The story is told in two distinct spheres. One is the workplace where Armstrong and his colleagues work diligently to solve the problems presented by trying to get a man to the moon and back, and who bravely put their lives on the line in test after test as NASA tackles one aspect of the problem after another. When Chazelle depicts these men in their various crafts, the metal rattling as if it might come apart at any moment, seeming as though it's held together by little more than prayers, the thin line between success and failure is driven home with clarity. Neil Armstrong and Buzz Aldrin (played by Corey Stoll and depicted here as the sort of boorish loud mouth who claims to say the things that every one else is only thinking) made it to the moon and back, but there were never any guarantees. Any number of things could have gone wrong at any number of points throughout the mission and though we the audience have the benefit of knowing how this turns out, Chazelle is still able to ratchet up the tension and highlight how non-existent that margin for error really was.
The other sphere is the Armstrong home, where Armstrong is depicted as being in perpetual retreat from emotional attachment. The pain he feels over Karen's death is his alone, shared with no one - including Janet, the one person who would truly understand it. Although there are moments of happiness in the Armstrong household where he's shown playing with his two sons and joking with Janet, the closer the film gets to the Apollo 11 mission the more isolated Armstrong becomes, distancing himself from his family. So reluctant is he to engage emotionally that he's shown packing up to leave home before the launch, having apparently planned on leaving without saying goodbye to his sons or acknowledging to them that they may never see him again. This is a bridge too far for Janet, who up until this point has quietly accepted that the emotional labor of the family will be her burden alone, but refuses to accept the extraordinary responsibility of having to tell their kids that their dad has gone to the moon without saying a word to them about it. The role of the concerned wife is, generally speaking, a thankless one. That's as true in this film as in most, though Chazelle and screenwriter Josh Singer try to emphasize how vital Janet's role is as part of the family unit and how little acknowledgement she gets for it, but this scene alone is so powerful that it's little wonder why Foy was drawn to the role.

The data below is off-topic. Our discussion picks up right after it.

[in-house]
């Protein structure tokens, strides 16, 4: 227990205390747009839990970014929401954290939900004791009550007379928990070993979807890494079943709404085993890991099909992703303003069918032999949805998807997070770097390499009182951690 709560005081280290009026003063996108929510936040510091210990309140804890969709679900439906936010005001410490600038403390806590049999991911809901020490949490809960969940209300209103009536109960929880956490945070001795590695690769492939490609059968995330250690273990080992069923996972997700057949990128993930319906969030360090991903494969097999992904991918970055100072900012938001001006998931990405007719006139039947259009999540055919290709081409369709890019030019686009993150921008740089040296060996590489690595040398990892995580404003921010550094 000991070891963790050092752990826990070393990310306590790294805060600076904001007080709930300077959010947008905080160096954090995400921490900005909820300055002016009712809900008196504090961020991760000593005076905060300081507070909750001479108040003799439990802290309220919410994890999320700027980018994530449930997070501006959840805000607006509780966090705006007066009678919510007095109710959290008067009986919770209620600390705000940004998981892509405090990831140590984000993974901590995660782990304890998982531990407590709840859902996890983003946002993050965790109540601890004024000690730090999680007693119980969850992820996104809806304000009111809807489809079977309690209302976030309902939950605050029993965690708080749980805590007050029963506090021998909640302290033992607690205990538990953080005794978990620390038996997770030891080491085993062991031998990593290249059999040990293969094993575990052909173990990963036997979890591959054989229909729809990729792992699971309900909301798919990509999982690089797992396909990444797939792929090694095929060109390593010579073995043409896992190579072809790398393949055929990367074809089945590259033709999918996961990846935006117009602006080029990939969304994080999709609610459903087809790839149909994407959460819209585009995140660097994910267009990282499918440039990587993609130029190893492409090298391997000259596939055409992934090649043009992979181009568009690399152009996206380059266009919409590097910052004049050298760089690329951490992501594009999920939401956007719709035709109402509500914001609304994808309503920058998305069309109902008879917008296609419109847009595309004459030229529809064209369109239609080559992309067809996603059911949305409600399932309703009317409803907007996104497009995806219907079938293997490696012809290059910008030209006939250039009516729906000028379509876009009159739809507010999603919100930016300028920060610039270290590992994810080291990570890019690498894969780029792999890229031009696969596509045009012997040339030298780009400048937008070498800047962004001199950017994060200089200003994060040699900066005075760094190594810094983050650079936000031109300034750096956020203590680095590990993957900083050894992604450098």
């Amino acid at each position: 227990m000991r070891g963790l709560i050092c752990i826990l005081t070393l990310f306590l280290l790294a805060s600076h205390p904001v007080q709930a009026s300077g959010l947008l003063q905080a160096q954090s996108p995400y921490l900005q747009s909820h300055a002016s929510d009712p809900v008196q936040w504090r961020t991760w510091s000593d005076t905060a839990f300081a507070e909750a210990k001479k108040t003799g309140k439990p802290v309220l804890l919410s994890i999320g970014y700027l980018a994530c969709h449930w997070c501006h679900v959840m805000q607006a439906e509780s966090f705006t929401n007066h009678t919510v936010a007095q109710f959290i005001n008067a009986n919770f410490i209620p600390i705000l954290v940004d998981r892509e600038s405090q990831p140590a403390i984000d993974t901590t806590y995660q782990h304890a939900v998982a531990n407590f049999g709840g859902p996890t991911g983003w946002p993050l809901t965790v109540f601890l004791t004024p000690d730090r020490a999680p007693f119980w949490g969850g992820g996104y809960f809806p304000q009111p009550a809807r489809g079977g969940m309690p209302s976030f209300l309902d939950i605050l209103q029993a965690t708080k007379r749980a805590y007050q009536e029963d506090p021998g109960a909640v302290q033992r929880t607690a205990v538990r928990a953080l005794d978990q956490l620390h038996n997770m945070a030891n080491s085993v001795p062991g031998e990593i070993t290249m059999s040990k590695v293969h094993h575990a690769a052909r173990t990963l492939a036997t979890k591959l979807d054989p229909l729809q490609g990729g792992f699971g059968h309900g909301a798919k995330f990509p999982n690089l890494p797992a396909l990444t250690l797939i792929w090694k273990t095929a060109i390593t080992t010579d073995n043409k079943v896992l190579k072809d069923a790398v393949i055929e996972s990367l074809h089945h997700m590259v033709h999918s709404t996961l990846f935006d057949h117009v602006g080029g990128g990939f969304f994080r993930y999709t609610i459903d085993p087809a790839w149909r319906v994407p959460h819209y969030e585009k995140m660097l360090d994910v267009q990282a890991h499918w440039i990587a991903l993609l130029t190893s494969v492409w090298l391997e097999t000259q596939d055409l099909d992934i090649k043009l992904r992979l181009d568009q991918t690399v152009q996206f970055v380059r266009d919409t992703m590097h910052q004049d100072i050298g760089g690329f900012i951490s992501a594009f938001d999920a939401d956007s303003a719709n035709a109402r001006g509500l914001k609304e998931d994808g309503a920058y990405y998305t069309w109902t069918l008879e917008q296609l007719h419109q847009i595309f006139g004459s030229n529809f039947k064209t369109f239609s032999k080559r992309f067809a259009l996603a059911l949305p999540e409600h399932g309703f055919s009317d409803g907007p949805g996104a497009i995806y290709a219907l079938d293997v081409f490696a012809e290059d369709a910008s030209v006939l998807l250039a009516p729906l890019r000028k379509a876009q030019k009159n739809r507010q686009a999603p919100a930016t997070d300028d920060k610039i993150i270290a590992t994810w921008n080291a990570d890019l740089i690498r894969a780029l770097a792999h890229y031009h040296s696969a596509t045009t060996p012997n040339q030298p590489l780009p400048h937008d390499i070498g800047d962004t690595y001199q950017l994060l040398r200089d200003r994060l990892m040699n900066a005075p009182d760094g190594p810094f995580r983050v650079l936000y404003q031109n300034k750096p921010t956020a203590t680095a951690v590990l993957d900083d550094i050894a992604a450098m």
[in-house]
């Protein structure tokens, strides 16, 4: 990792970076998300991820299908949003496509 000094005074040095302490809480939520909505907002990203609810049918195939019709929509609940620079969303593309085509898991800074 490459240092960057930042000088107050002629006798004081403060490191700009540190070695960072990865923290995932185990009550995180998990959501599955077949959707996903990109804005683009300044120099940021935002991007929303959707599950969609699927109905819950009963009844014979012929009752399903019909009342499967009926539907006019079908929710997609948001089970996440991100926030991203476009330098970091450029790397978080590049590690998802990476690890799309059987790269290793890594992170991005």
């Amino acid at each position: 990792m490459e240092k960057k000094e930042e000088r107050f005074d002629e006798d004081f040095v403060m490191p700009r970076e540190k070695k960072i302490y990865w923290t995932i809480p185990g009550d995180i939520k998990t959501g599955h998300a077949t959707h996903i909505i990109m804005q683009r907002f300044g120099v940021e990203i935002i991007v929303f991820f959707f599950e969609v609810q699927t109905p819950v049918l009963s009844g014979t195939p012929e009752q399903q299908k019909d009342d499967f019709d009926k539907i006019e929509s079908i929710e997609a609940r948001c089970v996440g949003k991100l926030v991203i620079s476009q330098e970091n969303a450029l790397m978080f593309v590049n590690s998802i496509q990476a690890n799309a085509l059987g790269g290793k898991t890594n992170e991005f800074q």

When Janet finally does force her husband to talk to their children about what he's going to do, he does it with the matter of factness of a press conference, acknowledging in the face of his eldest son's questions that he may never return, but betraying nothing about how he feels about that and saying none of the things he might be expected to want to say just in case he never comes back to say it later on. As told by Chazelle, First Man is a film about the first moon landing, but it's equally a film about the loneliness of grief in a society that demands that men be restrained in their emotions. For that reason alone I'm somewhat baffled by critics who read this movie as a right wing longing for the "good old days." There's nothing particularly commendable about societal notions of masculinity being so limited that a man can only cry over the death of his daughter when he's alone in a room and bristles at the mere mention of her death lest he betray that he feels anything other than anger, and the film doesn't depict this as being in any way aspirational. The quiet final scene reiterates this with Armstrong, having experienced the different perspective that he speaks of space offering early in the film, making a simple gesture to express an emotion. He and Janet are literally separated by glass when he does it, but the way that Chazelle films it turns it into a moment of deep intimacy as her reflection on the glass combines with his image. In that moment he finally lets her in - all he had to do to get to that place was leave the planet.